Design Innovation & Collaborative Creativity

Key Facts

Staff

Programme Overview

How to Apply

Further Information on applying to the Graduate School is available from registry@gsa.ac.uk

Award

MDes in Design Innovation and Collaborative Creativity. All GSA degree programmes are validated by the University of Glasgow. Established in 1451, the University of Glasgow is a member of the prestigious Russell Group of leading UK research universities and a founder member of Universitas 21, an international grouping of universities dedicated to setting worldwide standards for higher education.

Assessment

The assessment combines written work, visual and project material produced both by groups and individuals. The assessment formats are designed to develop analytical thinking, creative synthesis and a rigorous capacity for reflection and self-evaluation. There is an emphasis upon collaborative studio working combined with individual exploration and analysis of theoretical positions and discourses.

Facilities
You will study at GSA’s Creative Campus in the Highlands and Islands of Scotland. Located just outside Forres, the Creative Campus is a research and postgraduate teaching centre for international excellence in creativity and innovation. The combination of modern studio environment and workshop with a traditional highland setting offers a unique educational experience. We deliver Masters and PhD programmes, and the campus location enables us to research in geographically diverse and distributed contexts as well, as develop innovative forms of teaching with our academic partners around the world.

Programme Director
Dr Gordon Hush

Programme Leader
Dr Emma Murphy

Studio Leader
TBC

Studio Tutor
TBC



Programme Overview

This programme is taught at the Creative Campus, the GSA's campus in Forres in the Highlands of Scotland. More information on the Creative Campus is available here

Contemporary social and economic culture is hallmarked by its complexity, whether that is social, technological, cultural or economic. Consequently, 'if we are to characterise human creativity we need to study and understand the socioemotional, interpersonal and cultural dynamics which support and sustain such activity. […] to understand the use of cultural tools and technologies and examine the ways in which interpersonal and institutional contexts for creativity are enabled and resourced.' [Miell, D. & Littleton, K, (2004: 1)]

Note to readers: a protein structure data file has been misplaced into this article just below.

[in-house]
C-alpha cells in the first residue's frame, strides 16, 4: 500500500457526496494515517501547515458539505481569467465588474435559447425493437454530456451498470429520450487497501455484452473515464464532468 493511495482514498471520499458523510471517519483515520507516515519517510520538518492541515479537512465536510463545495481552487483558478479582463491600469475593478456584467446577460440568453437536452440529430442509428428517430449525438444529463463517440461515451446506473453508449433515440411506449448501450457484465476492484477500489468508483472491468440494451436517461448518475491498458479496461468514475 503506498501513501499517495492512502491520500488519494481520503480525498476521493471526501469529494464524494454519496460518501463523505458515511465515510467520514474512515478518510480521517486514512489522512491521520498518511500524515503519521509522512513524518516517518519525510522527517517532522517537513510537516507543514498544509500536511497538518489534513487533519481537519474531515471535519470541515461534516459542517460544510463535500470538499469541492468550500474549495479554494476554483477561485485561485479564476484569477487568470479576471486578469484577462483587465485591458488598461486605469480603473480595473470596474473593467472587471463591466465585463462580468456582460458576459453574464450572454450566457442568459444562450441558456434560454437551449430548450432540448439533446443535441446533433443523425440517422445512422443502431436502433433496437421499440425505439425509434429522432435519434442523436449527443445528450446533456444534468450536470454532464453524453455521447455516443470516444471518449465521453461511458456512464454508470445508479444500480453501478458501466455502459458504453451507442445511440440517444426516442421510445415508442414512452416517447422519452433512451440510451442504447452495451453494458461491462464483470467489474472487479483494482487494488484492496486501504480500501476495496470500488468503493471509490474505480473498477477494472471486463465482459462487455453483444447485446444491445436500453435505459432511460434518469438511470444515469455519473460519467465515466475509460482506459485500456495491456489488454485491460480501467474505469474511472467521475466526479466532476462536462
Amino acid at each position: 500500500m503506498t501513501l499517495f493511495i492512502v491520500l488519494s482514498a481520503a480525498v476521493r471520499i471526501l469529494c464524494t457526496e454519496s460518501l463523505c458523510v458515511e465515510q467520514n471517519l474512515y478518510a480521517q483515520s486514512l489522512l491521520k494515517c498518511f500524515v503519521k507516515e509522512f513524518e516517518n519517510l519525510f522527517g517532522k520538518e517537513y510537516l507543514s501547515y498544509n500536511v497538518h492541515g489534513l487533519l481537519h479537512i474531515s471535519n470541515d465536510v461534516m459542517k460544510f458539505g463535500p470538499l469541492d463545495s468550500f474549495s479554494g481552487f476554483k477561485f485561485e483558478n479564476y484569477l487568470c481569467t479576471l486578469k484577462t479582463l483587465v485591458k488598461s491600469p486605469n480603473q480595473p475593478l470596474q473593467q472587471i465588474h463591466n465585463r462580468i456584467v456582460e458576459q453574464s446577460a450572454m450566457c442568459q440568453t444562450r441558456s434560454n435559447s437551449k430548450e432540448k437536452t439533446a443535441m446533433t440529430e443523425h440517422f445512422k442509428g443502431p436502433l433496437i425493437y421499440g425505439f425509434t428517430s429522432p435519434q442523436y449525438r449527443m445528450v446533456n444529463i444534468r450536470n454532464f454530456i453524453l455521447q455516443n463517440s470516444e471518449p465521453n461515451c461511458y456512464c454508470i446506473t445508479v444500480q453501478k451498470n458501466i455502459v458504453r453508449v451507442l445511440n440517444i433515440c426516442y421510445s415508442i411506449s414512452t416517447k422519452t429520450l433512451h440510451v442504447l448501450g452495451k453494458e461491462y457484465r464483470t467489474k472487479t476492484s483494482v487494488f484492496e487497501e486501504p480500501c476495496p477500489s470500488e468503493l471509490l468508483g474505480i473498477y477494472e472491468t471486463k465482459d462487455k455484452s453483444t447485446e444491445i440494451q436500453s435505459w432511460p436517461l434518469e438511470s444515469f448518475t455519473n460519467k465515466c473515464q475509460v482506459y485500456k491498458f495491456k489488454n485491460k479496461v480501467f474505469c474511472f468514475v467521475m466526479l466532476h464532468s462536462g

Collaborative creativity requires an emotional and intellectual commitment to ways of working, just as much as it requires a practical and logistical commitment. The processes of collaborative creativity are as transformative of those involved as they are of the issues explored or problems tackled. As a result, the greatest challenge of working and creating in a collaborative fashion is to ensure the balance between the efforts and meaningful engagement of the individual correspond to, align with and contribute to the aspirations of the group or organisation.

Whether we are members of a trade union, a “networked organisation,” public sector service provider or commercial enterprise, community group, artistic retreat or the citizenry in general, our social and socialised activities have social, cultural, economic and ecological consequences.  This programmes seeks to explore how the practices of collaborative creativity can be explored, employed and enhanced through meaningful engagement with others and the diverse lives that they lead.

In this sense the designer’s individual voice must lend itself to conversation and co-operation. Only in this fashion can innovation truly occur, through the construction of dialogues, situations and projects that emerge through collaborative endeavour and the exploration of shared ambitions.

This emphasis upon collaborative working and real world engagement is explored through projects exploring the impact of the Internet of Things, “big data” and emerging technologies on subjects as diverse as high-rise living, improving the experience of homeless people, encouraging political discourse. Many projects are “live” with organisations as diverse as Toshiba, the Scottish Government, Tesco bank and Alzheimer’s Scotland offering graduates a professional portfolio of work upon graduation.

International links are also important and the January Winter School held in the Scottish Highlands is a collaboration with students and faculty from Schools such as The Royal Academy of Design (Copenhagen) and KISD (Køln), while participants from Japan and the USA may also feature. Sharing knowledge, methods and approaches to design issues shaped more by culture and context than by formal considerations allows students to explore complex issues and the experiences of the diverse users and stakeholders of contemporary design – whether these are artefacts, services or interactions.